Spinal Cord Lateral Hemisection and Asymmetric Behavioral Assessments in Adult Rats

This article has been accepted and is currently in production

Abstract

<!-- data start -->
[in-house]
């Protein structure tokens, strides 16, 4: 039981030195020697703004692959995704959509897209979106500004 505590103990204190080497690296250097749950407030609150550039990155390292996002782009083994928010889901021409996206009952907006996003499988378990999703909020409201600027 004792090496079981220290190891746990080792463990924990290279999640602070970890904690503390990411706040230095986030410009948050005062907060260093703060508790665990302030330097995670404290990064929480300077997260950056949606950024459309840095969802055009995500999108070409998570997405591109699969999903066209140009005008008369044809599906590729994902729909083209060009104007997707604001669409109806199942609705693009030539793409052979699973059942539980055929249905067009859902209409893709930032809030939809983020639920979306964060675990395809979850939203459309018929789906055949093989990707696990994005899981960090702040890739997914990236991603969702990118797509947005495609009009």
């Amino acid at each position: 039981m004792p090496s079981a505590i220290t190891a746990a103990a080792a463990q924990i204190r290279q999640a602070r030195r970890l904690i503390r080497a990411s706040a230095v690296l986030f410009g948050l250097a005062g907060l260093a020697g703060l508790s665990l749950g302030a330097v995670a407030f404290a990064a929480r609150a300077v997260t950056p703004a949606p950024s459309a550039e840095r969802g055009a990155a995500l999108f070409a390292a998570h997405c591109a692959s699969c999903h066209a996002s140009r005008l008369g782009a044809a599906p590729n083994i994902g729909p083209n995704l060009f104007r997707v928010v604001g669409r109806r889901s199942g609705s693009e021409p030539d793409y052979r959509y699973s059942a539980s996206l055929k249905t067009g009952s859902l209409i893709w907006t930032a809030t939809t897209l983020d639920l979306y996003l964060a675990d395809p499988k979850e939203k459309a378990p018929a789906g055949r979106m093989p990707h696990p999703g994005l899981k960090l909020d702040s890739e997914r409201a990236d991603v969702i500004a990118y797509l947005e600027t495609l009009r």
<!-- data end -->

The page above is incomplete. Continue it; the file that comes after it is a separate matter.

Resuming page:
Incomplete spinal cord injury (SCI) often leads to impairments of sensorimotor functions and is clinically the most frequent type of SCI. Human Brown-Séquard syndrome is a common type of incomplete SCI caused by a lesion to one half of the spinal cord which results in paralysis and loss of proprioception on the same (or ipsilesional) side as the injury, and loss of pain and temperature sensation on the opposite (or contralesional) side. Adequate methodologies for producing a spinal cord lateral hemisection (HX) and assessing neurological impairments are essential to establish a reliable animal model of Brown-Séquard syndrome. Although lateral hemisection model plays a pivotal role in basic and translational research, standardized protocols for creating such a hemisection and assessing unilateralized function are lacking. The goal of this study is to describe step-by-step procedures to produce a rat spinal lateral HX at the 9th thoracic (T9) vertebral level. We, then, describe a combined behavior scale for HX (CBS-HX) that provides a simple and sensitive assessment of asymmetric neurological performance for unilateral SCI. The CBS-HX, ranging from 0 to 18, is composed of 4 individual assessments which include unilateral hindlimb stepping (UHS), coupling, contact placing, and grid walking. For CBS-HX, the ipsilateral and contralateral hindlimbs are assessed separately. We found that, after a T9 HX, the ipsilateral hindlimb showed impaired behavior function whereas the contralateral hindlimb showed substantial recovery. The CBS-HX effectively discriminated behavioral functions between ipsilateral and contralateral hindlimbs and detected temporal progression of recovery of the ipsilateral hindlimb. The CBS-HX components can be analyzed separately or in combination with other measures when needed. Although we only provided visual descriptions of the surgical procedures and behavioral assessments of a thoracic HX, the principle may be applied to other incomplete SCIs and at other levels of the injury.